POTENTIAL COMMERCIAL MARKET:  Commercial broadcasting networks and aerospace companies may be interested in the demographic impact of the technology as a means of visualizing the extent of propagation of VHF energy over a given geographical area or airspace.  Law enforcement and security organizations could leverage the technology for surveillance applications.  The earth resource exploitation and surveying industries may be interested in the technology as a means of visualizing communications when exploring new territories.

 

 

A96‑059TITLE:Intelligence Preparation of the Information Battle Space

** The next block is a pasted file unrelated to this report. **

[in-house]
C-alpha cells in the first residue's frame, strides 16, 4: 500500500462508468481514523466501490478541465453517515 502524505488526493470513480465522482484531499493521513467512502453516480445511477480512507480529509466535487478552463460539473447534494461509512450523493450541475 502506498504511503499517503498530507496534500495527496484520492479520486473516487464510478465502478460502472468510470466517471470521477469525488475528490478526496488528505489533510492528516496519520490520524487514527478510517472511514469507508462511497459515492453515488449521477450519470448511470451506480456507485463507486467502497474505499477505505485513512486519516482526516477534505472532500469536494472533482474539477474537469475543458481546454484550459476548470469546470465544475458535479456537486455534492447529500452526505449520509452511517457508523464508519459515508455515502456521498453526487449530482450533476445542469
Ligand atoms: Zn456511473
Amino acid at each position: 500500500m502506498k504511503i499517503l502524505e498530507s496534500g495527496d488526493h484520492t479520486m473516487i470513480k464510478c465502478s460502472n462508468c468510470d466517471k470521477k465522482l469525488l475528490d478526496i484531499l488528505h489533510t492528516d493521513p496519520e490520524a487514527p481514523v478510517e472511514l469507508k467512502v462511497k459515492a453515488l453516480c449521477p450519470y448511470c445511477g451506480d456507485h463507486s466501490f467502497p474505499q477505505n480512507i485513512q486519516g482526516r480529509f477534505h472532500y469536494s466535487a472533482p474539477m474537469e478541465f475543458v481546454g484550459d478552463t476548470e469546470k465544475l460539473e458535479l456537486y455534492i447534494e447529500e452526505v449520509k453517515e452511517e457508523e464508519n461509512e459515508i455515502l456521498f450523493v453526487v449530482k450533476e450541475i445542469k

CATEGORY:  Exploratory Development

 

OBJECTIVE:  Understanding the information battle space is critical to providing support to both the C2‑attack and C2‑protect parts of C2W.   Intelligence Preparation of the Information Battle Space (IPIBS) will serve as the fundamental building block for all C2W actions.  The objective of this project is to develop the capability to overlay leadership decision making profiles onto the technical information processing capabilities of an adversary to determine the probable courses of action of that adversary, and how those courses of action can be influenced by C2 attack.